News tagged with fragile x syndrome

Related topics: brain · autism

A nucleotide change could initiate fragile X syndrome

Researchers reveal how the alteration of a single nucleotide—the basic building block of DNA—could initiate fragile X syndrome, the most common inherited form of intellectual disability. The study appears in The Journal ...

Sep 01, 2014
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Fragile X syndrome

Fragile X syndrome, or Martin-Bell syndrome, is a genetic syndrome which results in a spectrum of characteristic physical, intellectual, emotional and behavioural features which range from severe to mild in manifestation.

The syndrome is associated with the expansion of a single trinucleotide gene sequence (CGG) on the X chromosome, and results in a failure to express the FMR1 protein which is required for normal neural development. There are four generally accepted forms of Fragile X syndrome which relate to the length of the repeated CGG sequence; Normal (29-31 CGG repeats), Premutation (55-200 CGG repeats), Full Mutation (more than 200 CGG repeats), and Intermediate or Gray Zone Alleles (40 - 60 repeats).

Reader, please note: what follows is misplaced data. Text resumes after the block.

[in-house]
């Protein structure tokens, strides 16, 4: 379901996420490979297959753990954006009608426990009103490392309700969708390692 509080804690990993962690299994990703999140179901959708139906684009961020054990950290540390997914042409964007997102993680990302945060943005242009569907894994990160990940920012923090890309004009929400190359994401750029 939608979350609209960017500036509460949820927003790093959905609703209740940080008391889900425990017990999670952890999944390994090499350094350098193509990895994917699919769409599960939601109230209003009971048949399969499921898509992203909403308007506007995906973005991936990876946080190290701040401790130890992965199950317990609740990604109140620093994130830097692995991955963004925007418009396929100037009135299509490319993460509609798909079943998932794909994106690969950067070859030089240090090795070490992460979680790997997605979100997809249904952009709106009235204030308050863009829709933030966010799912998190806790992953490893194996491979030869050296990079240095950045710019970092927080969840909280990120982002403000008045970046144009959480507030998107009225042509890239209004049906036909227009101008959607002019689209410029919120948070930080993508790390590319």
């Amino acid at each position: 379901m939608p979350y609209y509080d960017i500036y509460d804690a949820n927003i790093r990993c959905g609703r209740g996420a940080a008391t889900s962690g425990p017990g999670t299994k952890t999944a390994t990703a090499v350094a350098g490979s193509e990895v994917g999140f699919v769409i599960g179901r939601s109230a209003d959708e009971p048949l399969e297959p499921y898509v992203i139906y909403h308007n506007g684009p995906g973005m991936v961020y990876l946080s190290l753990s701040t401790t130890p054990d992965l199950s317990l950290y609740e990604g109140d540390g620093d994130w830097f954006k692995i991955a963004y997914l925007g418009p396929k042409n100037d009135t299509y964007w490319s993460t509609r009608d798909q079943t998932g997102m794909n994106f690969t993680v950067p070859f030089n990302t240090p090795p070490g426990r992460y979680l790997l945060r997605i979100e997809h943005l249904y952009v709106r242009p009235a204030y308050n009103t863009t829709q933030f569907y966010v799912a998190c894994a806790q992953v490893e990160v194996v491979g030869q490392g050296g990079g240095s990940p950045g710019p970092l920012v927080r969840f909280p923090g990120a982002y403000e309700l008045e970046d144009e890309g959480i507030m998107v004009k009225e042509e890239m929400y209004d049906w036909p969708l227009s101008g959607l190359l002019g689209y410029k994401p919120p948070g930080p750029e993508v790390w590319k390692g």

Martin and Bell in 1943, described a pedigree of X-linked mental disability, without considering the macroorchidism (larger testicles). In 1969 Chris and Weesam first sighted an unusual "marker X chromosome" in association with mental disability. In 1970 Frederick Hecht coined the term "fragile site".

Renpenning's syndrome is not synonymous with the syndrome. In Renpenning's syndrome, there is no fragile site on the X chromosome. Renpenning's cases have short stature, moderate microcephaly, and neurological (brain) disorders.

Escalante's syndrome is synonymous with the fragile X syndrome. This term has been used in Brazil and other South American countries.

This text uses material from Wikipedia, licensed under CC BY-SA

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